Double bill in The Times for animal research

12 January 2010

Posted by:

Category: Communications & media

monkeys.jpgIt's been a double bill of engaging content on animal research from The Times and Sunday Times over the past week.

Most recently the Sunday Times cover piece last weekend took an in depth look at what goes on in animal labs in the UK, and the issues behind the research. We helped writer Richard Girling to gain access to two primate facilities where he came face to face with his own moral dilemmas regarding animal research. He also writes about his meeting with a Parkinson's disease sufferer who has been treated with a deep brain stimulation device.

Girling took the idea that these research facilities are 'hellholes' and their staff 'monsters' and turned it on its head, later noting:

'You may not desire it, you might even be moved to campaign against it, but it is too simplistic - indeed it is nonsense - to describe such a place [Huntingdon Life Sciences] as a 'hellhole', or its people as 'monsters'.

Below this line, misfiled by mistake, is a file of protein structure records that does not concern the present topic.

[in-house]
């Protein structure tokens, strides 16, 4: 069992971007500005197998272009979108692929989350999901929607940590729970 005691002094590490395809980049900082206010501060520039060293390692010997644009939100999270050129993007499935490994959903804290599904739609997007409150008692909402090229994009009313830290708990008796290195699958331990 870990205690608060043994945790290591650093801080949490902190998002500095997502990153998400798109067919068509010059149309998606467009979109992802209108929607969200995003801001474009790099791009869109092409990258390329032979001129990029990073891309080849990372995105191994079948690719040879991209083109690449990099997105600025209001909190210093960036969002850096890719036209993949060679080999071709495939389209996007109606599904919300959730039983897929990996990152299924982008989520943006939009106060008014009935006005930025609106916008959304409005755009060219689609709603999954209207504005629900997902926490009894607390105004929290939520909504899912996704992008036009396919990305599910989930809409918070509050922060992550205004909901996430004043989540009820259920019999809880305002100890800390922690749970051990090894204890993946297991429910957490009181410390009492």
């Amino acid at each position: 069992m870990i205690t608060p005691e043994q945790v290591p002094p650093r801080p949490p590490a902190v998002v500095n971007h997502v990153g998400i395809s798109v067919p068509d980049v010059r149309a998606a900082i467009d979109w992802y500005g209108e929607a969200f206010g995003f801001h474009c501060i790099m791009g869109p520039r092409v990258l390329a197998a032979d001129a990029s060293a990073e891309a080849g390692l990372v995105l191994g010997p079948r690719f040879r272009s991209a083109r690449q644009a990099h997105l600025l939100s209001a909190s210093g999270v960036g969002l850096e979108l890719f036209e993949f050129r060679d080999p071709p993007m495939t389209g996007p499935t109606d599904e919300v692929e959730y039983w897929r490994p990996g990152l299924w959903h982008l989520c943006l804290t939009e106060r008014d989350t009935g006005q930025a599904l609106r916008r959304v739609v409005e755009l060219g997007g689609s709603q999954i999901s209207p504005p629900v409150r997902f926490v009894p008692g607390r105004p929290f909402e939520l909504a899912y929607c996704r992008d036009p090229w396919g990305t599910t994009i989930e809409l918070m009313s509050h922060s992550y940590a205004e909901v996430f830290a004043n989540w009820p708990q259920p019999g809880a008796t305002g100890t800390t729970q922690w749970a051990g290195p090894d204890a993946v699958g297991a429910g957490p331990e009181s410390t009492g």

The article covers a range of issues - too many to include in this blog - and is well worth a read. You can find the online version here.

Girling's final comment on the need for more openness about this research, that "secrecy is the enemy of trust, and mistrust the enemy of progress," echoes our own thoughts and our work to increase openness about research. If you are a scientist and want to know more about how to be open about your animal research, do get in touch.

As if that wasn't enough, Hannah Devlin chaired an online debate on The Times' science pages ‘Eureka Zone' where she asked the question: Are we doing enough to reduce animal experiments?

Hannah was joined live online by Vicky Robinson, chief executive of NC3Rs, and Dr Sebastian Farnaud, science director of the Dr Hadwen Trust for Humane Research. Whilst the NC3Rs works towards replacing, refining and reducing the use of animals in research and testing, and funds research to that end, the Dr Hadwen Trust is a charity that funds exclusively non-animal medical research.

Members of the public were also invited to submit comments and questions during the debate, so of course here at Understanding Animal Research we were keen to join in and set the record straight on a couple of the more spurious points that cropped up.

You can still view the online debate now on Eurekazone, and if you got your hands on the print version of the magazine, the debate is written up in there too.